Men with severe insomnia are four times more likely to die early, a new research says.
Researchers followed 741 late middle-aged men over 14 years, four percent of whom had chronic insomnia.
Those men who suffered from insomnia were 4.3 times more likely to have died over that period than the others, reports the
Men who have hypertension (high blood pressure) or Type-2 diabetes (commonest form of diabetes) were seven times more likely to have died, according to the journal
But there was no increase in mortality among the eight percent of 1,000 women in the study who had chronic insomnia, defined as not being able to sleep regularly for more than six hours a night, for at least a year.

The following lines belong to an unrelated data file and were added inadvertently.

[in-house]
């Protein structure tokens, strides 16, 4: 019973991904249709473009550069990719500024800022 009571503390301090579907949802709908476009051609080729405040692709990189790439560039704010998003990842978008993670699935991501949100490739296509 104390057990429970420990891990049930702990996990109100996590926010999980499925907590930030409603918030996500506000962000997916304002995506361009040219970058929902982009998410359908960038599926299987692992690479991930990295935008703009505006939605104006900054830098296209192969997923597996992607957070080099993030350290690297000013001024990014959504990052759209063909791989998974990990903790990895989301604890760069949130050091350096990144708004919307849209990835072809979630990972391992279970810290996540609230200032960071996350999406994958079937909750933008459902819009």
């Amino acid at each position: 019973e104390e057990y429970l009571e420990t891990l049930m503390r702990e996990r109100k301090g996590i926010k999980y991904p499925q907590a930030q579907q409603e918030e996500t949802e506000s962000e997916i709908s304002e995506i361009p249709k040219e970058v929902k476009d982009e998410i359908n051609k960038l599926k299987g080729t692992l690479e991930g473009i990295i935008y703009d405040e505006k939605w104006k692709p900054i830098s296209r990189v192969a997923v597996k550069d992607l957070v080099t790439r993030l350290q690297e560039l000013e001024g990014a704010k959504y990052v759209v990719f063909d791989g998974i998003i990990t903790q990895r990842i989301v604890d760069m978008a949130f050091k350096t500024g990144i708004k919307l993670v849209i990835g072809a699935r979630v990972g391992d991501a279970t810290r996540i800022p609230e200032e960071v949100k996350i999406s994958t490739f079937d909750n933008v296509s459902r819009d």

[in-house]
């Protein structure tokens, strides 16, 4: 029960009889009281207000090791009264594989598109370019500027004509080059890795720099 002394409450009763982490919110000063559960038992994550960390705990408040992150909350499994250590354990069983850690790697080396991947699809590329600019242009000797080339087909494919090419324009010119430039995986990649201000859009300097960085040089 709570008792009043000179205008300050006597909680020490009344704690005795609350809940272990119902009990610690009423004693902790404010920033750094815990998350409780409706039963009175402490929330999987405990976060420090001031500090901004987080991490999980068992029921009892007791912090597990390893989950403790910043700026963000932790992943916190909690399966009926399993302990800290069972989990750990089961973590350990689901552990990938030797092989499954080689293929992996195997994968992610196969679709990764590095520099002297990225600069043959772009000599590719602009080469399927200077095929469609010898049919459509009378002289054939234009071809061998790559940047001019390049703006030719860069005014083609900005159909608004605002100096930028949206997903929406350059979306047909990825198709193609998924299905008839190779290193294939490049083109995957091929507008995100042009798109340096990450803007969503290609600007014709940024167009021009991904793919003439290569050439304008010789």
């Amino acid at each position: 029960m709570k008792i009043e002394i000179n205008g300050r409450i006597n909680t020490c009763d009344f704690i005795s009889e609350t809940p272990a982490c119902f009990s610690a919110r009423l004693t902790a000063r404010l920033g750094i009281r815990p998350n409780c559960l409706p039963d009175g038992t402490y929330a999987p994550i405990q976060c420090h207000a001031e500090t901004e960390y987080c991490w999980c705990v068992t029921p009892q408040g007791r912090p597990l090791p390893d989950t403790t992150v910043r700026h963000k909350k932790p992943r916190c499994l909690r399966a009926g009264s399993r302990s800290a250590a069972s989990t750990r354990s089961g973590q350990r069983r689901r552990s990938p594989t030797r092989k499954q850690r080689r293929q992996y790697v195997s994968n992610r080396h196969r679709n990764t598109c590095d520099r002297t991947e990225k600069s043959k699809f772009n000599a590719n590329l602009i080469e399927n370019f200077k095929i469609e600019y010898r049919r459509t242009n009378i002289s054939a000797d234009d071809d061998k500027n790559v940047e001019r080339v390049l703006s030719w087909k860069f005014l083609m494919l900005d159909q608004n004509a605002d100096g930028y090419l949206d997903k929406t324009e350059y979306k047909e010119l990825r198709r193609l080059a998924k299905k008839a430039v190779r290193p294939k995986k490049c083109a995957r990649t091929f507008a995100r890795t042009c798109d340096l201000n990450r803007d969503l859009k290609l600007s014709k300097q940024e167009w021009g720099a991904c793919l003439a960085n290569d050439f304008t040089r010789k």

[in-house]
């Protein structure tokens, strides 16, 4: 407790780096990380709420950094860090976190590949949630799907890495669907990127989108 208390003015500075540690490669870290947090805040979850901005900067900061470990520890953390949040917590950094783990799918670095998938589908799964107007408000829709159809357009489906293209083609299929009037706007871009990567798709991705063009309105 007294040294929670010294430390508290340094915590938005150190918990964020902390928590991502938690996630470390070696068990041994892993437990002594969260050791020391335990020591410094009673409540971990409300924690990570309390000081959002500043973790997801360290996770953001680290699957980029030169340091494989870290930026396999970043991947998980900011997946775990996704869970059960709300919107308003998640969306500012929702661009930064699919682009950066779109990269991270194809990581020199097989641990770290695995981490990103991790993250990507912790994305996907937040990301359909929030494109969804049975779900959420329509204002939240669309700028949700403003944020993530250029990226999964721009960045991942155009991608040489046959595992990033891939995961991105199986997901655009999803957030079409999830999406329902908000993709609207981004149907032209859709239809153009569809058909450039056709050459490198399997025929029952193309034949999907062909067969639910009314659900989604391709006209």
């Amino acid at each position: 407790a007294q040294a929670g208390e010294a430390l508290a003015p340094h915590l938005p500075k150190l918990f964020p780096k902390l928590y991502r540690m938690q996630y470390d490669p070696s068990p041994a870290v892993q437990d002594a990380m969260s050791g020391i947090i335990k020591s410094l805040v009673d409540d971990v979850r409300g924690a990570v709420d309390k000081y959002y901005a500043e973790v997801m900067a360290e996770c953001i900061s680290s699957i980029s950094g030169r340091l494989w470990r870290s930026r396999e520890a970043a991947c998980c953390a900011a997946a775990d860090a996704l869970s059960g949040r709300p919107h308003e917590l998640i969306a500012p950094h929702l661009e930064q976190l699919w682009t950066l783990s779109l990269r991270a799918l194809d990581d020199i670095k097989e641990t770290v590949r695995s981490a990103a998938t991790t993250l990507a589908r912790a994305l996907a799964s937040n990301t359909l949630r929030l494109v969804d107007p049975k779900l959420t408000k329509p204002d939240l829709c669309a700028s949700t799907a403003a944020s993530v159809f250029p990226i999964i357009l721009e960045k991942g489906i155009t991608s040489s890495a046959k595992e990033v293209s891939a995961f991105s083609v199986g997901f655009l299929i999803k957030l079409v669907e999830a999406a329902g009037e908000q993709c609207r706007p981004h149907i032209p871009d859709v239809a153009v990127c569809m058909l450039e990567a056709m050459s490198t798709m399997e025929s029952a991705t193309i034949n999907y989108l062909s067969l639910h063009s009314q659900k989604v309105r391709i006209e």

Alexandros Vgontzas, professor of psychiatry at the Penn State College of Medicine in the US, said: "The primary finding of our study is that insomnia, the most common sleep disorder, is associated with significant mortality in men."
"Until now no study has demonstrated that insomnia is associated with mortality."
The increased mortality rates for men were found after the results had been adjusted to take into account the participants' other risk factors, such as their body mass indices (BMI-a height to weight ratio), whether they smoked, how much alcohol they drank, and depression.
This indicates that insomnia itself could be causing early deaths, rather than being a proxy for something else at work.